uyen and Van are two friends who have worked in a high-end restaurants for many years. Van is a highly regarded chef and Huyen has excellent experience in management. They have always wanted to open a Vietnamese-French fusion restaurant in Dallas, Texas. They have saved a substantial amount of money, but they will need to acquire additional capital from investors, preferably by loans to the new business. They will also need to lease restaurant space, acquire equipment, and enter into various agreements before the restaurant will open. They figure that they will need to put about $500,000 into the place before it opens, but expect that it will be very popular and profitable. As they think about going forward with the project, what legal issues should they think about, and what advice might you, as a friend, give them?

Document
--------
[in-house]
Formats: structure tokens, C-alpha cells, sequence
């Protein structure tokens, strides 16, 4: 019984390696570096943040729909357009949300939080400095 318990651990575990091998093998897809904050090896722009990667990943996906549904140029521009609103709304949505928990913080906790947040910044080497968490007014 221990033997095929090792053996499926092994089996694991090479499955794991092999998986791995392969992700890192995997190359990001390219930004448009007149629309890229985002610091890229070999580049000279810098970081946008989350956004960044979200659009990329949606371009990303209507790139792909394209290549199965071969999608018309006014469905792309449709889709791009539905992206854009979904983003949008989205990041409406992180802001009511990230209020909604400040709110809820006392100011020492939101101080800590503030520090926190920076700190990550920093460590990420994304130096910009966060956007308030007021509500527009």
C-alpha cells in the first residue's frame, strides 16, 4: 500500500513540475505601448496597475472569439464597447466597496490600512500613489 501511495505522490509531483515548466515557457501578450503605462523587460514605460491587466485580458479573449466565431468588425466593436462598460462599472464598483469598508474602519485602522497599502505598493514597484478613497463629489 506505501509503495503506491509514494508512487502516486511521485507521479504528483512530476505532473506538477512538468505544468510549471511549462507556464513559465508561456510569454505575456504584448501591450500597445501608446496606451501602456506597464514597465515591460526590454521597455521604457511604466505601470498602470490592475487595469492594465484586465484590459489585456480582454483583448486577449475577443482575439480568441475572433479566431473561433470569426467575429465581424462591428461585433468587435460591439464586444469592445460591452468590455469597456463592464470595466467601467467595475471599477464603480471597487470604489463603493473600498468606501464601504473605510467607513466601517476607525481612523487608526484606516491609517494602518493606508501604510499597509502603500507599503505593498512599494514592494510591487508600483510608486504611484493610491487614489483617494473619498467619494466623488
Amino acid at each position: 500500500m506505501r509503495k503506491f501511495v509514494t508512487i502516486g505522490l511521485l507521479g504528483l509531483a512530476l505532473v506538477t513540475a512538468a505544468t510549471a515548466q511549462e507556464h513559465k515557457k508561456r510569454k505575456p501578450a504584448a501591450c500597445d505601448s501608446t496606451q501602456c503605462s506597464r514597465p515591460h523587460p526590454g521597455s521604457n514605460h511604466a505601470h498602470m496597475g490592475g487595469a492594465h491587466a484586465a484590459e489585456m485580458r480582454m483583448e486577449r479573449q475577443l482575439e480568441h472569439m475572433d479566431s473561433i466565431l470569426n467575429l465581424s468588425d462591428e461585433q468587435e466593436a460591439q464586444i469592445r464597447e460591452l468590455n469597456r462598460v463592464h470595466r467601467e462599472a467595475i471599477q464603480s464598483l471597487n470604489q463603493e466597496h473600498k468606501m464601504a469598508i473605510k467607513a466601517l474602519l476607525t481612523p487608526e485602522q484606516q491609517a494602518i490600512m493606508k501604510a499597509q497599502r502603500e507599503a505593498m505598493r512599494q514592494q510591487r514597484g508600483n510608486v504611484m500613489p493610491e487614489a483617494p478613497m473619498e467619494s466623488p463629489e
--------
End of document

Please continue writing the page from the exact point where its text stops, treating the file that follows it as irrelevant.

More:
elf image heavily relies on societal standards . When Othello hears that Brabantio is trying to defame his character, Othello responded by saying, “Let him do his spite…i fetch my life and being from men of royal siege, and my demerits speak as proud a fortune as that I have reached”(1.2.21-23). Here Othello regards his heritage highly and his dialogue also suggests that he values being from a “royal” background . Othello asserts that he came from high or “royal” society in this instance because it justifies his marriage to Desdemona. When Othello attributes his “life and being” to his social status, his identity heavily depends on how society regards him. His “demerits speak as proud a fortune [he] has reached” therefore he believes that he deserves Desdemona solely based on his social standing.Though it seems that he is secure in his position and feels that even a powerful man like Brabantio can not taint his honor, he attributes too much of his self worth to social status since his standards stem from the values Venetian society. When Othello suspects that Desdemona is cheating on him, he projects his insecurities by comparing her alleged infidelity with his blackness. After Iago has successfully convinced him of Desdemona’s infidelity, he reacts by saying: “Her name, that was as fresh as Dian’s visage, is now begrimed and black as mine own face” (3.3.386-88). Here, he compares his blackness to being impure and “begrimed” and even explicitly states that Desdemona’s once pure “visage” became corrupted and likened it to his “own [black] face”. Publicly,Othello exotifies his Moorish identity, and presents himself as someone who has pride in his heritage. In his private conversations , however, Othello expresses his insecurities about his heritage and specifically makes self-deprecating comments about his blackness. The appearance of pride he promotes in the public eye can be mistaken for a genuine acceptance of his heritage. Yet Othello’s dialogue in many different contexts suggests that he’s ashamed of his blackness. His insecurities with his identity makes it>GET ANSWER